How would the economy cope with electricity shortages?

There is an outside risk that the UK could face some limited short-term rationing of electricity this winter if weather conditions were to be unfavourable. This risk isn’t yet significant enough to factor into our forecasts. But if the supply of electricity to industry had to be cut by 10% for one whole quarter, that may reduce GDP by around 0.4% in that quarter. While not helpful, that wouldn’t be a disaster.
Adam Hoyes Assistant Economist
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UK Economics Update

Labour shortages to push up wages for a bit longer

The latest data suggest that the upward pressure on wage growth from labour shortages has a bit further to run. Admittedly, the discovery of the Omicron variant has clouded the near-term outlook for wages and the labour market, with higher virus infections and/or tighter restrictions once again a possibility. Nonetheless, our base case is that most of the upward pressure on wage growth will subside from mid-2022, underpinning our view that Bank Rate won’t need to rise as far as investors currently expect.

30 November 2021

UK Economics Update

Omicron – The risks to GDP and for the BoE

The restrictions announced by the government on Saturday in response to the new Omicron COVID-19 variant increase the downside risks to our GDP forecasts and the chances that the Bank of England delays increasing interest rates until next year. And although the worse-case scenario of another lockdown in January could reduce GDP by something in the region of 3.0% m/m, the one morsel of comfort is that the economy has become more resilient to lockdowns.

29 November 2021

UK Data Response

Money & Credit (Oct.)

The rise in consumer credit in October adds to evidence that economic activity fared well at the start of Q4. But that no longer offers much comfort in light of the discovery of the new Omicron variant. While much remains uncertain, the risks to our (already subdued) GDP forecast appear to the downside.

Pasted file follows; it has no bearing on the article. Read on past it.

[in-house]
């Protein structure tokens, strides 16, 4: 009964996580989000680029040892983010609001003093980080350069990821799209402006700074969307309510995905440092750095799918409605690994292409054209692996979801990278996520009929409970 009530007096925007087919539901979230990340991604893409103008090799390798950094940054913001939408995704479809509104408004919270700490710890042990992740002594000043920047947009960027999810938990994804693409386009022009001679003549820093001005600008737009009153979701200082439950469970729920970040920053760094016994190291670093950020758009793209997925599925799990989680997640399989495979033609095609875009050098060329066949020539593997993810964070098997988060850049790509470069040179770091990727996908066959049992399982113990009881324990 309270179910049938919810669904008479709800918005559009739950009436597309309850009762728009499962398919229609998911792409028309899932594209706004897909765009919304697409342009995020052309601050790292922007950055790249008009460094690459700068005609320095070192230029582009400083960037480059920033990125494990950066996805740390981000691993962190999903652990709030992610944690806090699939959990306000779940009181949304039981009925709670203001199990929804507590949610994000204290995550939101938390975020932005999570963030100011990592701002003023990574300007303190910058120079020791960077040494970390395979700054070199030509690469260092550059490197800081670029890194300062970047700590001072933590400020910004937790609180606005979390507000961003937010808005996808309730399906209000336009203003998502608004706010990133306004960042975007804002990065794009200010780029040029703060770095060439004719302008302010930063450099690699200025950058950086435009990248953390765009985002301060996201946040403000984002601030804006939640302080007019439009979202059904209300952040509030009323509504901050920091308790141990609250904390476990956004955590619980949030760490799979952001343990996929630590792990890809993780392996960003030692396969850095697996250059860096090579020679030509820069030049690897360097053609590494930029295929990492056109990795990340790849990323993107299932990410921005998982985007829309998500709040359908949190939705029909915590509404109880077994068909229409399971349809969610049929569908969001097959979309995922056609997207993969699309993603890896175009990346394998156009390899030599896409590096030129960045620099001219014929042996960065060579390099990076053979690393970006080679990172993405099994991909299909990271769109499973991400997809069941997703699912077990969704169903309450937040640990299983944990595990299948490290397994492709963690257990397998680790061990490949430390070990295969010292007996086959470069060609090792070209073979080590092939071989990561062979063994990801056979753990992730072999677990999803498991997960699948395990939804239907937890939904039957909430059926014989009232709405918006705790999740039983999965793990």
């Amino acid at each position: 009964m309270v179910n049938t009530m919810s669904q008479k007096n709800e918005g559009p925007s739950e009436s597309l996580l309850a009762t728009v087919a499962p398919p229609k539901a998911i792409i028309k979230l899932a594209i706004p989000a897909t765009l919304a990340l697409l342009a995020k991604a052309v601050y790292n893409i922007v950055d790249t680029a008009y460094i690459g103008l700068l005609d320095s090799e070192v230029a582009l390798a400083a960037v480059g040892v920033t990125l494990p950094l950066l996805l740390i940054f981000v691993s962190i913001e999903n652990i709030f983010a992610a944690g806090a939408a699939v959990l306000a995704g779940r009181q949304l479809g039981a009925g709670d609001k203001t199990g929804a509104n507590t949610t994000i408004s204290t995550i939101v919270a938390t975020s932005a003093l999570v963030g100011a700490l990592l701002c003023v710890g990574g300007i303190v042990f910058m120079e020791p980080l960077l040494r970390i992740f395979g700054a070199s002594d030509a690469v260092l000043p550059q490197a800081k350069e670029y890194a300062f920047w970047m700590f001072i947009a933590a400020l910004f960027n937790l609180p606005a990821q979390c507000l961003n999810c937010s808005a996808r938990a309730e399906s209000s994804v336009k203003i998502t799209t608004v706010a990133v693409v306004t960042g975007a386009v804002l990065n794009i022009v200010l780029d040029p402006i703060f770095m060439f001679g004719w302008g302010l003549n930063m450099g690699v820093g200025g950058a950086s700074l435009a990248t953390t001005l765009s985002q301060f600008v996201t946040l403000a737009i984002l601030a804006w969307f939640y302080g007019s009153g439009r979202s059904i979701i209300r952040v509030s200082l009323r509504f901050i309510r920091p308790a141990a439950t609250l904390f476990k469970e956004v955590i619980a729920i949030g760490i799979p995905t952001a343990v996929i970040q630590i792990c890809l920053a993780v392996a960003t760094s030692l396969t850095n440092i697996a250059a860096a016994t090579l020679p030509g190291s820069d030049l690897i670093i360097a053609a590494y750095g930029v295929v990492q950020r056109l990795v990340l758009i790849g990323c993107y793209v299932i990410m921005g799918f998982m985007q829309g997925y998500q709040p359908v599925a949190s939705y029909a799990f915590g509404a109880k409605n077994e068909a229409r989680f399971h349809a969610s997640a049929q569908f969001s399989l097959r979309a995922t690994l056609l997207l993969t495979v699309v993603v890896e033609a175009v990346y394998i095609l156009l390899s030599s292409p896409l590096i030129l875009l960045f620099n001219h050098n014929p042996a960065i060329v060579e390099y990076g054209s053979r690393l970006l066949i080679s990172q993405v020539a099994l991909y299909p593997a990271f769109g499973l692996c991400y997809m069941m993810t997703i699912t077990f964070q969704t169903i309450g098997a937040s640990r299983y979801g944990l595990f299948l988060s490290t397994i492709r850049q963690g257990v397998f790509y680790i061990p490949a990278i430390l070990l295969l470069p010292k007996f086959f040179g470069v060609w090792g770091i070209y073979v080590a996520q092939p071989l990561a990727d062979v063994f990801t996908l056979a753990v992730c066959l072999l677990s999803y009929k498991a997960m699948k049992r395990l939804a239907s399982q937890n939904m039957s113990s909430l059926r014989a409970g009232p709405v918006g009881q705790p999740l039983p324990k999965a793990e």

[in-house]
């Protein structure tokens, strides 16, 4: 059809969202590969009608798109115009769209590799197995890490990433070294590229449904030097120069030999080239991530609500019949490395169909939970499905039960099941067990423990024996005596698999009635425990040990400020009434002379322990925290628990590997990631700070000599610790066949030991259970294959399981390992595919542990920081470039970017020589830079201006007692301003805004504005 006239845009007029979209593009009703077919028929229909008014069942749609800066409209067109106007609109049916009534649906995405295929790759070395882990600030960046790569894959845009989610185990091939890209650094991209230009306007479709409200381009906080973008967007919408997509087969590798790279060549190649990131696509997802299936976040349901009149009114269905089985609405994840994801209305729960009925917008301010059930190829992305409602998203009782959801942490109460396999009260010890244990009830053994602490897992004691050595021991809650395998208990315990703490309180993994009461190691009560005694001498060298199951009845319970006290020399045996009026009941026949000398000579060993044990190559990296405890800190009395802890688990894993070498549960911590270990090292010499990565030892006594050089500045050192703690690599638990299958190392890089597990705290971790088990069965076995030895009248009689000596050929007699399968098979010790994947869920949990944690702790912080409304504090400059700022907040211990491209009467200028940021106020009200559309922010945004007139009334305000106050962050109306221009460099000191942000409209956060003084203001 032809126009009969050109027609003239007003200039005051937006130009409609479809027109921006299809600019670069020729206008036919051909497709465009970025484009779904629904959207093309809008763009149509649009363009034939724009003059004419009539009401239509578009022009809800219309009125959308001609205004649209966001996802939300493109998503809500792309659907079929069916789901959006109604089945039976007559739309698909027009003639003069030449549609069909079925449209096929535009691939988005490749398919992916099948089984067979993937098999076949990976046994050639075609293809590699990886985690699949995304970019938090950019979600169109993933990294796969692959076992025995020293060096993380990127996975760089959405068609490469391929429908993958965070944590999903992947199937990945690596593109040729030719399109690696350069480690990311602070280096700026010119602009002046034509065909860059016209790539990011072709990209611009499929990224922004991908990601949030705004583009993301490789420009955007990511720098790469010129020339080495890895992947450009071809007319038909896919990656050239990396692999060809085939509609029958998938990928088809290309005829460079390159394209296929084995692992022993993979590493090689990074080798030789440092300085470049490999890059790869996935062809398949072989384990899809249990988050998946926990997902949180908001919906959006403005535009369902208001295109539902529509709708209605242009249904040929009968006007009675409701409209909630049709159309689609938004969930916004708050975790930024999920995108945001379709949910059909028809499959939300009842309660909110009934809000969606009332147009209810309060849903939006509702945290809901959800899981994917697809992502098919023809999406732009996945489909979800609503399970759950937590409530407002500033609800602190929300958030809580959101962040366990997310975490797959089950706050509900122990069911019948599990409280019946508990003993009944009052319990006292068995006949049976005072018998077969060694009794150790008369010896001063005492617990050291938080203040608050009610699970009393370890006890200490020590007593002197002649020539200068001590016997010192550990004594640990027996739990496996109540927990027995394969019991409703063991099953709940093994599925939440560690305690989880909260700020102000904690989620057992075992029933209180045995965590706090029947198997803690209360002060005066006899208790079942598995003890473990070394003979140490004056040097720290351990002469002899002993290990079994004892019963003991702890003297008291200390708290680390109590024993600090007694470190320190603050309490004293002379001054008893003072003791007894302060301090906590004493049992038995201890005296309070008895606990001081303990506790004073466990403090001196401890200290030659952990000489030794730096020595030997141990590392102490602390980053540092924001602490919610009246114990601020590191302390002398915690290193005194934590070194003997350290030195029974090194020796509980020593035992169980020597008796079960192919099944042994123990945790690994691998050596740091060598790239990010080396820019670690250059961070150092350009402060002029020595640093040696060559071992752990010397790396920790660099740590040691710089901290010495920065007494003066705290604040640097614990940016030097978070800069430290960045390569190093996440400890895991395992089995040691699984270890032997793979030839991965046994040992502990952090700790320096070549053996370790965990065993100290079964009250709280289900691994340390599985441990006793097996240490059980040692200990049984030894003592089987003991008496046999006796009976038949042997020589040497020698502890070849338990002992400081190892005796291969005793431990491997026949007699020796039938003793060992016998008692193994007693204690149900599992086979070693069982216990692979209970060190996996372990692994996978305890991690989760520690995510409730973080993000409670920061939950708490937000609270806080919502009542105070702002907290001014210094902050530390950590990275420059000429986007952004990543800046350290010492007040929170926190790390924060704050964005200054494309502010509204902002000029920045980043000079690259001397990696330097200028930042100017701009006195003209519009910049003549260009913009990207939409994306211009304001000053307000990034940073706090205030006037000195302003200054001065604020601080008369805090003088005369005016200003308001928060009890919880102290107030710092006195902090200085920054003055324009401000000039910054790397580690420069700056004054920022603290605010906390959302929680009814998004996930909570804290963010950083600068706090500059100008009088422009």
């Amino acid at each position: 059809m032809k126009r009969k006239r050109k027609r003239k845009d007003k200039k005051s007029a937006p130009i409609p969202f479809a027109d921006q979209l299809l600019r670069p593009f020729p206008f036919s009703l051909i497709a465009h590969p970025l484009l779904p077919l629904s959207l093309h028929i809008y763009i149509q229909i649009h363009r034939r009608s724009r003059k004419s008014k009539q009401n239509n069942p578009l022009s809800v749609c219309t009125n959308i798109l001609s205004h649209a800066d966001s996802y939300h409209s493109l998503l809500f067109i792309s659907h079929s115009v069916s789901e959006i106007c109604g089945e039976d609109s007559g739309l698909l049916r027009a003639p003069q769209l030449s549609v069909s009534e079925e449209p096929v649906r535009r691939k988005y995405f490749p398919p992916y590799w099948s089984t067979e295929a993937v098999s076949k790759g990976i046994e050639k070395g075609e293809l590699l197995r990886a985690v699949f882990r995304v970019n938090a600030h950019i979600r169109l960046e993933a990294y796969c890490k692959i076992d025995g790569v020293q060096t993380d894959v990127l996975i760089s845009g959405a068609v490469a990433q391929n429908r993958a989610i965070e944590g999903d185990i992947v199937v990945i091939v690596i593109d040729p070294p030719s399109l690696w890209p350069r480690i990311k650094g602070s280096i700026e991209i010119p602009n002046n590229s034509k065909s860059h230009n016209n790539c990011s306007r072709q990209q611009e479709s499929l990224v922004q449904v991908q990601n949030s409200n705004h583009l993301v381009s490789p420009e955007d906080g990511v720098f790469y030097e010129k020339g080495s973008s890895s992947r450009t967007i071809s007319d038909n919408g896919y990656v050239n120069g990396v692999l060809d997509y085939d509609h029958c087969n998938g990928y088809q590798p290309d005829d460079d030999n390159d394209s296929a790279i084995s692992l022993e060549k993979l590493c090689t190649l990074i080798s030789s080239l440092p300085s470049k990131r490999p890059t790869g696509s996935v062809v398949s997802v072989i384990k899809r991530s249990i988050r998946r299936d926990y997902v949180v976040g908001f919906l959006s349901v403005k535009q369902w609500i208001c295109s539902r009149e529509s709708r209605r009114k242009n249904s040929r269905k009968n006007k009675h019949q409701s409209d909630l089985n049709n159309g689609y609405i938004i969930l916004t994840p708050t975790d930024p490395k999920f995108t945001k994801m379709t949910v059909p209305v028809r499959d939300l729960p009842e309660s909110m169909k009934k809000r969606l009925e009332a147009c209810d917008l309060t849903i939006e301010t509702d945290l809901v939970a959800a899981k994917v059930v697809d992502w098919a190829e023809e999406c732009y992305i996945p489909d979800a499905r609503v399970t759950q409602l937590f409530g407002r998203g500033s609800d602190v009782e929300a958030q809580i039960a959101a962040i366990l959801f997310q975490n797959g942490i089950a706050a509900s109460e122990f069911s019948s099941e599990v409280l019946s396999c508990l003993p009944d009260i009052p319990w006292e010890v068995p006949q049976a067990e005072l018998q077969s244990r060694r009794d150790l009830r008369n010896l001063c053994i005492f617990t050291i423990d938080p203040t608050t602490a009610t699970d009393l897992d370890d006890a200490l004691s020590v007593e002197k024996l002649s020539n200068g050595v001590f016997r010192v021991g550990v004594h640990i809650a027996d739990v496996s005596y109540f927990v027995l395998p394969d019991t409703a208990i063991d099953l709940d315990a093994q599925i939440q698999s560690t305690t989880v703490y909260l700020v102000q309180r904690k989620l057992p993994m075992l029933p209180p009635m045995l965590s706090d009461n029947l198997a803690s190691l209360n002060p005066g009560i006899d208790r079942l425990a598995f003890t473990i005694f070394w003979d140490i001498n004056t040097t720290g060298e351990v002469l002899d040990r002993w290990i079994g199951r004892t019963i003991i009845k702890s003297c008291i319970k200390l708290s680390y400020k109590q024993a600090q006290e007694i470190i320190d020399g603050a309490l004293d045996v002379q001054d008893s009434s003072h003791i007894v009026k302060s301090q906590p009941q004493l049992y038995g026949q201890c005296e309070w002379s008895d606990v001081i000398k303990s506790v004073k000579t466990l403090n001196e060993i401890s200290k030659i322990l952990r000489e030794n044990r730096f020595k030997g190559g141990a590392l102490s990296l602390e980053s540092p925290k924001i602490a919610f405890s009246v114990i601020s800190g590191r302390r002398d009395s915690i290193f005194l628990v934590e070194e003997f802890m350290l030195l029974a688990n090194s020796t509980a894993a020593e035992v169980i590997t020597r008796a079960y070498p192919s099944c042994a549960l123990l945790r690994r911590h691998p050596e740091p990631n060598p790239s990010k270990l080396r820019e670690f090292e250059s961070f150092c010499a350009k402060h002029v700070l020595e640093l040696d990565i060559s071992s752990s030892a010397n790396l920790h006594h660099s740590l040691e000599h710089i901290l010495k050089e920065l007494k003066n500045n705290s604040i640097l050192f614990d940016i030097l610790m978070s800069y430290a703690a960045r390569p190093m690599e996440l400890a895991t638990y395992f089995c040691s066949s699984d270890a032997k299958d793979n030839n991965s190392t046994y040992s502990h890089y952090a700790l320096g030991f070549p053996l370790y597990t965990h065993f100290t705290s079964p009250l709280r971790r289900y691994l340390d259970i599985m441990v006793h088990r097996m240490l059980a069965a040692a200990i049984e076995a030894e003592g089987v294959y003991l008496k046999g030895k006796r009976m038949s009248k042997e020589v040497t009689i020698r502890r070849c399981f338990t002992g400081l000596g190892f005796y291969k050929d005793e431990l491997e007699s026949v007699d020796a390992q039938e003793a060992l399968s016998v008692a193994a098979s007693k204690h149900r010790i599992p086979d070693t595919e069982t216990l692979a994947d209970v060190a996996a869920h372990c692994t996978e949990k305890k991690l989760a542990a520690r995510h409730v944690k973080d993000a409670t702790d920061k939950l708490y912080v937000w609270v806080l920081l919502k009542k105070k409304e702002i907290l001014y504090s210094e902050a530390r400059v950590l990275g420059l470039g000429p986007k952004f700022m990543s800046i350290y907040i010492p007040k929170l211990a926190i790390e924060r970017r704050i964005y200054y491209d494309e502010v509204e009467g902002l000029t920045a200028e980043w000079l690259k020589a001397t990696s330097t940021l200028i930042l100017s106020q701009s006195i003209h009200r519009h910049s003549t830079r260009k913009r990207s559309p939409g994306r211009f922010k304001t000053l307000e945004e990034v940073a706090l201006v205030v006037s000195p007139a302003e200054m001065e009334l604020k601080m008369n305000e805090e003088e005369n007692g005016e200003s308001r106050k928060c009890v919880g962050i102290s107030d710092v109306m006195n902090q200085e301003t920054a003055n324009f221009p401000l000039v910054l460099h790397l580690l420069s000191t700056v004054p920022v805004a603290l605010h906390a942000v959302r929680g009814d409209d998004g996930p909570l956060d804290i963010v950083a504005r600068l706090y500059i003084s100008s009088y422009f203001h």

29 November 2021

More from Adam Hoyes

UK Economics Update

High utility prices and tax rises a heavy hit to households

The double whammy of higher utility prices and the government’s new “health and social care levy” will reduce real household disposable incomes over the next year or so by £16.5bn, or 0.6% of GDP, compared to otherwise. By slowing real consumption growth, this risks setting back the economic recovery. While that may not prevent the Bank of England from raising interest rates in the first half of next year, it may mean that rates rise more slowly than investors currently expect.

28 September 2021

Energy Update

Growth in US oil production to remain sluggish

While we expect both drilling activity and oil production in the US to pick up slightly over the next year or so, we doubt it will return to pre-pandemic levels anytime soon. This should keep the Brent-WTI spread narrow but is unlikely to prevent oil prices from falling.

11 August 2021

Energy Data Response

US Weekly Petroleum Status Report

US commercial crude stocks resumed their downward trend last week. With domestic output still well below pre-virus levels and product demand likely to rise, we think crude stocks will fall further from here.

28 July 2021
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